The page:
Sunday, May 01, 2005

There is no master plan!


Jackson Pollack - expressionist painter. Posted by Hello

In this fast changing world there is no grand plan held by the technocrats in Wellington, as much as they would like to think so!

All this certainty was put to rest by Darwin and his theory of evolution. Life evolves and it is impossible to predict what will eventuate. This applies to the universe as much as it own lives.

This provides real challenges for individuals and organizations.

The best thing is to work out where you want to go, and then to cope with whatever happens. As far as organizations (including schools) go, the ideal is to clarify a shared purpose, vision, or sense of direction that all buy into. As important is to agree to a set of shared values, interpreted as behaviors, to use as a moral compass to base decisions on. Whatever is agreed to, it must equally encourage diversity and creativity of all members to ensure evolutionary ideas are introduced to ensure growth and survival.

A few quotes:

‘We must build curriculums on messy authentic tasks.’ Grant Wiggens.

So out with all those detailed pre plans.

‘Curriculum guides must be more like a compass and a sextant than an itinerary.’ G Wiggens.

We need problems that cause students to …conduct inquiry, fashion agreement, and develop quality products.’ John Dewey 1916

I like the quality products – sometimes schools introduce all the inquiry skills and produce little of quality! Higher order thinking for thin learning!

There is a temptation to assume presenting subject mater in its perfect form to prove a royal road to learning.’ John Dewey 1933

Tell that to the curriculum developers!

The young should be given the chance to solve problems, to conjecture, to quarrel, as these are done at the heart of every discipline.’ Jerome Bruner 1966

As Michael Apple says, ‘There is no grand plan!’

By all means expose students to a full range of experiences. You never know which will attract an individual learner. But as Robert Hutchins aid, ‘You can tell a good teacher by the number of important things they decline to teach'.

At Leading and Learning we have always believed in teachers doing fewer things well and that in depth discovery and personal creative expression are equally valuable.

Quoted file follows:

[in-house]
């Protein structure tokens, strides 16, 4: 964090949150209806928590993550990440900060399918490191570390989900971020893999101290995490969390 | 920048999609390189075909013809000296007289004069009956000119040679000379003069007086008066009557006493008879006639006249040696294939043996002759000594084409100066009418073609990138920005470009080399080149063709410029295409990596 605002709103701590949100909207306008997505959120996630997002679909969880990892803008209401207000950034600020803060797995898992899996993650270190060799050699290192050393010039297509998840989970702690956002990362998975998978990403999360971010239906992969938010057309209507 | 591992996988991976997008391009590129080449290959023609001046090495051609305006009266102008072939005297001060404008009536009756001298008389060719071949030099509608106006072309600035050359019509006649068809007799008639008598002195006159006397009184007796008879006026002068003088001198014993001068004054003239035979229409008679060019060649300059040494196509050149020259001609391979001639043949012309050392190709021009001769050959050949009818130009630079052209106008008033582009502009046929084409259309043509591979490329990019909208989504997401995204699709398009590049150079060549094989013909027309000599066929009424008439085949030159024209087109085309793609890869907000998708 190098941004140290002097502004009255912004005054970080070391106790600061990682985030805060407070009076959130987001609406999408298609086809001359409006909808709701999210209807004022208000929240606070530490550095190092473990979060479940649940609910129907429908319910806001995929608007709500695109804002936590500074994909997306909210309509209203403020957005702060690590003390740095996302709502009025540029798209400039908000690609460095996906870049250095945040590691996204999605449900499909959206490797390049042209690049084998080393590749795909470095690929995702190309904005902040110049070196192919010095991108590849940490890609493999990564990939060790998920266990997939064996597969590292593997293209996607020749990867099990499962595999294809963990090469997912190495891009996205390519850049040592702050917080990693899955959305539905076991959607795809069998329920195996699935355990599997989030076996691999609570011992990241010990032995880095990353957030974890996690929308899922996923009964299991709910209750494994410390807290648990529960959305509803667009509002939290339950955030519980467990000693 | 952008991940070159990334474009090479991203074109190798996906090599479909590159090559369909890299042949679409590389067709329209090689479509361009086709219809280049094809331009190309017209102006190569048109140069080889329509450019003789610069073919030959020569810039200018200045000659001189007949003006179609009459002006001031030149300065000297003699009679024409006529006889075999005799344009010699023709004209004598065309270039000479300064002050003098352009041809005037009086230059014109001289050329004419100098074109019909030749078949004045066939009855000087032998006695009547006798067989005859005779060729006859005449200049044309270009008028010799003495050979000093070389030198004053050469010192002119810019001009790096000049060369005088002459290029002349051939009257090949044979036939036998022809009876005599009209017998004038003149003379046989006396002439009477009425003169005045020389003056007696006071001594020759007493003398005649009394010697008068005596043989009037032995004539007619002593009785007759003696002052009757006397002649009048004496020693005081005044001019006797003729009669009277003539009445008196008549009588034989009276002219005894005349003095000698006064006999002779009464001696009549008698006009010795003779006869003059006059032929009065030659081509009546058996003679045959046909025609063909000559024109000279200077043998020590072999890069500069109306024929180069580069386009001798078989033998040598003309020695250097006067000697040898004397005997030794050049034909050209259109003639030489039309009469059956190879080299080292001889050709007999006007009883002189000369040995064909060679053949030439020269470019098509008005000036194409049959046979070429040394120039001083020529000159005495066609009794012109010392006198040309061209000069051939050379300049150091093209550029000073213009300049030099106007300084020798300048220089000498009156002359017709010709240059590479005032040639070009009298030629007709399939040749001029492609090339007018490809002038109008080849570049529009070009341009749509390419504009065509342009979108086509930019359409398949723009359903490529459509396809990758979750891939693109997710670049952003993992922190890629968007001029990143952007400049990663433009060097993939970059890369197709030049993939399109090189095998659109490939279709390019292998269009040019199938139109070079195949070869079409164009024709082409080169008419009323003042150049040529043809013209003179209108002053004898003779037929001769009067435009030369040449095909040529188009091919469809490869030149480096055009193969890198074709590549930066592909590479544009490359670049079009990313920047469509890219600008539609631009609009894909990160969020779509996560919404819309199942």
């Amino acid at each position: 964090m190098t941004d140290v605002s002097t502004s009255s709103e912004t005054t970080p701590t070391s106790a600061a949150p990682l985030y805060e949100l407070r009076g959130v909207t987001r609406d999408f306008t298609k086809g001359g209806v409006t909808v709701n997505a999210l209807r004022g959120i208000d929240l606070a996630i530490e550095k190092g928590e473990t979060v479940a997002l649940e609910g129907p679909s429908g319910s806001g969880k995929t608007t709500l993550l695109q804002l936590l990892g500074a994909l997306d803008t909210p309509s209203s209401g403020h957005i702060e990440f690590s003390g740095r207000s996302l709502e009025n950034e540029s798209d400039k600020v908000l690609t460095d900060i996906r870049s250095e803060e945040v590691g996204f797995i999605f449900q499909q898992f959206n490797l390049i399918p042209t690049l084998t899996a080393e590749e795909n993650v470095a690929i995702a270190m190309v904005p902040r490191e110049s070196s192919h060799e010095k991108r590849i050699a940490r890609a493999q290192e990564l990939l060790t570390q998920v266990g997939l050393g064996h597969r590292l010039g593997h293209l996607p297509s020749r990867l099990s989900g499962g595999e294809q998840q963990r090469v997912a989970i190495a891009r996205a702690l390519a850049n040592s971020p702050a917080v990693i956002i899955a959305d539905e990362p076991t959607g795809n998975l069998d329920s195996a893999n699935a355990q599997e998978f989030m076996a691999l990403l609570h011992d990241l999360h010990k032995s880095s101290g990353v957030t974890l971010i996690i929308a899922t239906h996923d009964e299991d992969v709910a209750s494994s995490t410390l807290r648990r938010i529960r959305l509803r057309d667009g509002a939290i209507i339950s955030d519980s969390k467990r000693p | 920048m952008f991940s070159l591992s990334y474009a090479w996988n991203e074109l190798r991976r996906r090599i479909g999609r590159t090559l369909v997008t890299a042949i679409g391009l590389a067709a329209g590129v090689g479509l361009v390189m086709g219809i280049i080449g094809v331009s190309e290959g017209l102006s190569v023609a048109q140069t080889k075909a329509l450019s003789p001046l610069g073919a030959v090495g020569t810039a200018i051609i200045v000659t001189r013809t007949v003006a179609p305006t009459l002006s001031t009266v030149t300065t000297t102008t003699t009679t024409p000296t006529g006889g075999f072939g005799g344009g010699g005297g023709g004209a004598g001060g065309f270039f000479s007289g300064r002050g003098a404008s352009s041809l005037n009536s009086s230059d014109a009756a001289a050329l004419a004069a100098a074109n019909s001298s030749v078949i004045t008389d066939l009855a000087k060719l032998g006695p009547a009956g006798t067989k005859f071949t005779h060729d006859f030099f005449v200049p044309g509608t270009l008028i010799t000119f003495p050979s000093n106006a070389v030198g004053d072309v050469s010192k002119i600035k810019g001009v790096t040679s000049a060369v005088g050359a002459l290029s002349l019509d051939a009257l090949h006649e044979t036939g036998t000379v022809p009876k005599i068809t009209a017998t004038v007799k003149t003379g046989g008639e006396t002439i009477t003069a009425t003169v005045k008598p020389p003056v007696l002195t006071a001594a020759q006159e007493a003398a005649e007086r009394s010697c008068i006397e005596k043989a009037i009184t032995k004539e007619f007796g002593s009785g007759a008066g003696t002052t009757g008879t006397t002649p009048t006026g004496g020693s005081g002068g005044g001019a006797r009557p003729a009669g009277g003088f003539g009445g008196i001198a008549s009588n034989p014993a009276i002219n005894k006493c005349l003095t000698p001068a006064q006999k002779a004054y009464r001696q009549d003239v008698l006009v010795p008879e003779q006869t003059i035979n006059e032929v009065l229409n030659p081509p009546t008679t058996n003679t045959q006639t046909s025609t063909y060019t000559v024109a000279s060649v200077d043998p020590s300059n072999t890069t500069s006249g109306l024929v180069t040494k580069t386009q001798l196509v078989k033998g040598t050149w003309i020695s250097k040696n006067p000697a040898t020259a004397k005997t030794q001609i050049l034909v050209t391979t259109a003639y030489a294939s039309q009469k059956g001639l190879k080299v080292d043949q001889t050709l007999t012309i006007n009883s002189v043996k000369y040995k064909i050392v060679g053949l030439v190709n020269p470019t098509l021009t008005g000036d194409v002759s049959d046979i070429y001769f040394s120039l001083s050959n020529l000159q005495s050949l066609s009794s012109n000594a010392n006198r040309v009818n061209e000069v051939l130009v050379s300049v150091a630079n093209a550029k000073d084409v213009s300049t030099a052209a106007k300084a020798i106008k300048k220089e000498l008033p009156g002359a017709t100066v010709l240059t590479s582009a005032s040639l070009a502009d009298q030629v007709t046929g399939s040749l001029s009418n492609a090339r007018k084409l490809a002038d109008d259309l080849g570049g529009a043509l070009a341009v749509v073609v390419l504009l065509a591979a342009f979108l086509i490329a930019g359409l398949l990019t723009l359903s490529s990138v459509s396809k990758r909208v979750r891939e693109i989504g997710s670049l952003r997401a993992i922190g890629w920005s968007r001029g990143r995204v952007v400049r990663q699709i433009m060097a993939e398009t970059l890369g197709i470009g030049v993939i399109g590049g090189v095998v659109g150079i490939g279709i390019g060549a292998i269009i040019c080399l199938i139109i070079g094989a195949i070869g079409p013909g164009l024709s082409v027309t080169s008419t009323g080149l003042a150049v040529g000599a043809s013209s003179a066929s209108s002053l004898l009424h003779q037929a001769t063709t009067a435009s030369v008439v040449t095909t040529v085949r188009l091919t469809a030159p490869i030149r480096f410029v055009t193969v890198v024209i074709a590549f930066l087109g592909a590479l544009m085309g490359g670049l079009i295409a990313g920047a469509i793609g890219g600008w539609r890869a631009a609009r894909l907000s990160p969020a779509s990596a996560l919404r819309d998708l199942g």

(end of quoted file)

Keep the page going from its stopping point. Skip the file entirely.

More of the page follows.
7 comments:

Anonymous said...

Schools have wasted a lot of time the last few years devising curriculum delivery plans that they have no time to implement.

Bruce said...

Couldn't agree more! But it is not the school's fault - it is the expectations laid on them.

Anonymous said...

Surely there are enough principals with the insight and courage to do the sensible thing? Are they all sheep?

Bruce said...

Tempted to answer baaaa! but it seems they have lost the art of flocking - working together would give them mutual strength as long as individuality was still valued.

There needs to be localised networks established but not under direct Ministry control . Such networks could make use of retired principals perhaps, or respected principals could take turns?

Anonymous said...

Making 'grand plans' is what people do in Ivory Towers. Then they drop them on schools, shrink wrapped, via contracts, to implement.
What we want are grand dreams to inspire us but I guess there are no policy analysts trained for this. Too much planning and not enough imagination from Wellington.

Anonymous said...

Technocrats, or managers, follow plans; pawns in some 'grand plan' they have had no say in forming. They keep busy, complying, measuring, and graphing as they go. All to prove to their masters they have achieved set objectives, or targets.

Creative teachers 'evolve' curriculums with their students to inspire learning. And, as one of your quotes said, they are, 'known for what they won't do'!

They are leaders, inventing their own paths to the future.

Great quotes! Also love the quotes on your website.

Bruce said...

Somehow we have to develop the means for creative schools and teachers to work together for the common good.

Actually some way of school working together locally ( while still retaining their individuality) is an antidote to both isolationism and the 'one size fits all' top down directives.